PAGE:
The foundation will also help rural healthcare leaders identify and tap into the "natural assets you have locally and use those well in healthcare delivery," Mueller says."In a local rural community you are closer to the population that is being served. Changes that focus around keeping populations healthier take on a different feel when it's a smaller population where people know each other and the providers are closer to the population. There are ways to use that as an asset to implement what the payers want, which is keeping people out of the most expensive forms of acute care because they are getting better services and staying healthy in primary care."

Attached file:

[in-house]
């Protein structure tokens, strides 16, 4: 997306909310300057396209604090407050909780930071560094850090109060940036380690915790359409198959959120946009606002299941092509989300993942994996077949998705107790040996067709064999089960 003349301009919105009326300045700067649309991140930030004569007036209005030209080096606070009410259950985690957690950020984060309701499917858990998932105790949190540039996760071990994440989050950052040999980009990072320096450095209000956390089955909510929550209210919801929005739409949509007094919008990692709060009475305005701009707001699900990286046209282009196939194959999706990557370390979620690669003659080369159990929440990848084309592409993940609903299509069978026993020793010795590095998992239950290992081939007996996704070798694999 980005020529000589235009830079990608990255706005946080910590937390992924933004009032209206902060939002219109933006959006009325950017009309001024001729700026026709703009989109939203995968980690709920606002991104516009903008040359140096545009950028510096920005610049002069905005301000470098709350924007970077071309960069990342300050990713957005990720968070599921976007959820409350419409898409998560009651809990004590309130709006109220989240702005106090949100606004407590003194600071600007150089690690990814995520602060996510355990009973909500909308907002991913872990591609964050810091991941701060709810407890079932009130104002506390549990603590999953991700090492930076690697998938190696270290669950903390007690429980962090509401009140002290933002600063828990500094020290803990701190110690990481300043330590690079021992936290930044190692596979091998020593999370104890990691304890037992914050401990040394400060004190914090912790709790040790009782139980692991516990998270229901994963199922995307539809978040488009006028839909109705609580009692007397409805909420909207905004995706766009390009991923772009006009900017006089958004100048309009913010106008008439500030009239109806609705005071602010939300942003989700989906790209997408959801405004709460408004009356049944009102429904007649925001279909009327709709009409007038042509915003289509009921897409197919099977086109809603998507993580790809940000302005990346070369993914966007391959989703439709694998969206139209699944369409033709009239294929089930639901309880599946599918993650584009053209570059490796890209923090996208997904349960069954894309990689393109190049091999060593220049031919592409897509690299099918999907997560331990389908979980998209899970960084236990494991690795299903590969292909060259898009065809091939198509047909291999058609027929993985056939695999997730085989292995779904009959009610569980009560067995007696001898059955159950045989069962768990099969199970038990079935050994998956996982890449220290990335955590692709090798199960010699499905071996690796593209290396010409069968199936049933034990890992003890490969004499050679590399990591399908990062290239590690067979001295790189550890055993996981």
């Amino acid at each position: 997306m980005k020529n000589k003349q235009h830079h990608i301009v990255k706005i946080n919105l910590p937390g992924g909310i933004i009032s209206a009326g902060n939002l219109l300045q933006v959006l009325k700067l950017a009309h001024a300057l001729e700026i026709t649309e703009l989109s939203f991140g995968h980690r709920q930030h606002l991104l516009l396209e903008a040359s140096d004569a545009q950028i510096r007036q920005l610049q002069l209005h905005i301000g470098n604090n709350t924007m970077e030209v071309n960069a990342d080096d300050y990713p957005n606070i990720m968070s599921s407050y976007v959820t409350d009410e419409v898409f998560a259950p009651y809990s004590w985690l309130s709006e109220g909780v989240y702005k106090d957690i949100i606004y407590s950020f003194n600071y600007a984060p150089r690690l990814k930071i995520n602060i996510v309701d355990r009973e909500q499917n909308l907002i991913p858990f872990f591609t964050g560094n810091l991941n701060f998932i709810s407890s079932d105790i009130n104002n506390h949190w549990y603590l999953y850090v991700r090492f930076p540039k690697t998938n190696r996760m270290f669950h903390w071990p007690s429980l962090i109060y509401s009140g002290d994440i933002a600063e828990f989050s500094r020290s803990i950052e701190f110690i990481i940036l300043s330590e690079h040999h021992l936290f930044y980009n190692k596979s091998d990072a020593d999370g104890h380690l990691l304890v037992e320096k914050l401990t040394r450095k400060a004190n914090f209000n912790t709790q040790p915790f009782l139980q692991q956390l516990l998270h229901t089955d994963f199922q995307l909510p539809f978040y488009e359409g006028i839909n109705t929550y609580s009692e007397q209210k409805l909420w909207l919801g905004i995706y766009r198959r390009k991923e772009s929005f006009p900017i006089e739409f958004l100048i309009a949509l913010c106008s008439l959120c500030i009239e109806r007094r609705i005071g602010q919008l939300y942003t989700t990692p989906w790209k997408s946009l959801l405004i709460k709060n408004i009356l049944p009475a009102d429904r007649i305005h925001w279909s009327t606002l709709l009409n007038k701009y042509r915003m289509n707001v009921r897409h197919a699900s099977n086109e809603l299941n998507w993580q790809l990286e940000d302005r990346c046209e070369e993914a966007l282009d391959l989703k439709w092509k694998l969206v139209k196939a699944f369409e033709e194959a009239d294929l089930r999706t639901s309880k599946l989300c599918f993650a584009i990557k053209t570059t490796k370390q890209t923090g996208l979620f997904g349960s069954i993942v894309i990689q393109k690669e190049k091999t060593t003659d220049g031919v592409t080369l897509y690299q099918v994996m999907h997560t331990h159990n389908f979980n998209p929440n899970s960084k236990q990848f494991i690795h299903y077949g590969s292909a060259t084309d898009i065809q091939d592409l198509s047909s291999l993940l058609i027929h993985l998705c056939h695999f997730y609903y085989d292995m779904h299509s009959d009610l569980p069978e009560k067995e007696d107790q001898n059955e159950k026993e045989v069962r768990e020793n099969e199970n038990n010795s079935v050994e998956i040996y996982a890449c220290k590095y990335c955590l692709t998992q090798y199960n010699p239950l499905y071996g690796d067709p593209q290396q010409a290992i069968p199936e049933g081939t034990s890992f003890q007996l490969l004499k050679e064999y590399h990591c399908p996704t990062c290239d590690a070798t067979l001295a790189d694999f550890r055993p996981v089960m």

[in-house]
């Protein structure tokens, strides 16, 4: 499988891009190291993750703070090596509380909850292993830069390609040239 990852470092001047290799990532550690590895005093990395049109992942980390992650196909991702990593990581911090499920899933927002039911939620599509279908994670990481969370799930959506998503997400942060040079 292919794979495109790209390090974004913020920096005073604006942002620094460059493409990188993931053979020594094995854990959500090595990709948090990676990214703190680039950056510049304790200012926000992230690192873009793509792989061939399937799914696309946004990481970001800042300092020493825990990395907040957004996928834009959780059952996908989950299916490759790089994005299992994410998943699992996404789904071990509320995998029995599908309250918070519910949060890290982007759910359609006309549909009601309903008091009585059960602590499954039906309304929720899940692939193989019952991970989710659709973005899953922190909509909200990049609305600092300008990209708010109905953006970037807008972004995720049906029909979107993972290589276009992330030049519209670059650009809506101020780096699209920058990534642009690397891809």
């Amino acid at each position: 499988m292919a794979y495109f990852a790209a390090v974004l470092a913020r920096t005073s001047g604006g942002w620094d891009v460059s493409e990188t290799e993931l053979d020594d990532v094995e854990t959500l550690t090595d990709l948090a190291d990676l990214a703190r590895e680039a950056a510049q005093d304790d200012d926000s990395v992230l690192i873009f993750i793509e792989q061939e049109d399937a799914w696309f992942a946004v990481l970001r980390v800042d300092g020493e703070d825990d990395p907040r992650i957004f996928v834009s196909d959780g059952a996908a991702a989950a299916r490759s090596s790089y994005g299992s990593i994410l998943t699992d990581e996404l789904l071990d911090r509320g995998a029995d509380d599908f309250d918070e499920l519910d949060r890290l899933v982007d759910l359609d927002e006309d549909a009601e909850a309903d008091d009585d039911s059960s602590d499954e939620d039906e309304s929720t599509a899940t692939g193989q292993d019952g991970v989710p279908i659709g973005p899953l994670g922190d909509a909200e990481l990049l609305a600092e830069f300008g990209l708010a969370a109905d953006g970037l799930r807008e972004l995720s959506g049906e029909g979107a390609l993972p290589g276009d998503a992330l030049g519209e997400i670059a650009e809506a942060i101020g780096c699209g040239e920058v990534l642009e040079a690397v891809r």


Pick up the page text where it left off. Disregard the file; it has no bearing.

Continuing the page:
Some of the operational details for the foundation have yet to be finalized. For example, there is no annual budget or locked-down funding source beyond the seed money.
NRHA CEO Alan Morgan says that creating a separate foundation provides a locus that could otherwise get blurred with all that is going on in rural healthcare. "For us at NRHA, we do educational programming, networking, advocacy. There are a lot of activities within the broader nonprofit parent organization, and we wanted to make sure for the purposes of the foundation that the goals and expectations were very targeted toward leadership development," he says. "We felt that creating this separate entity would ensure that that will be able to happen."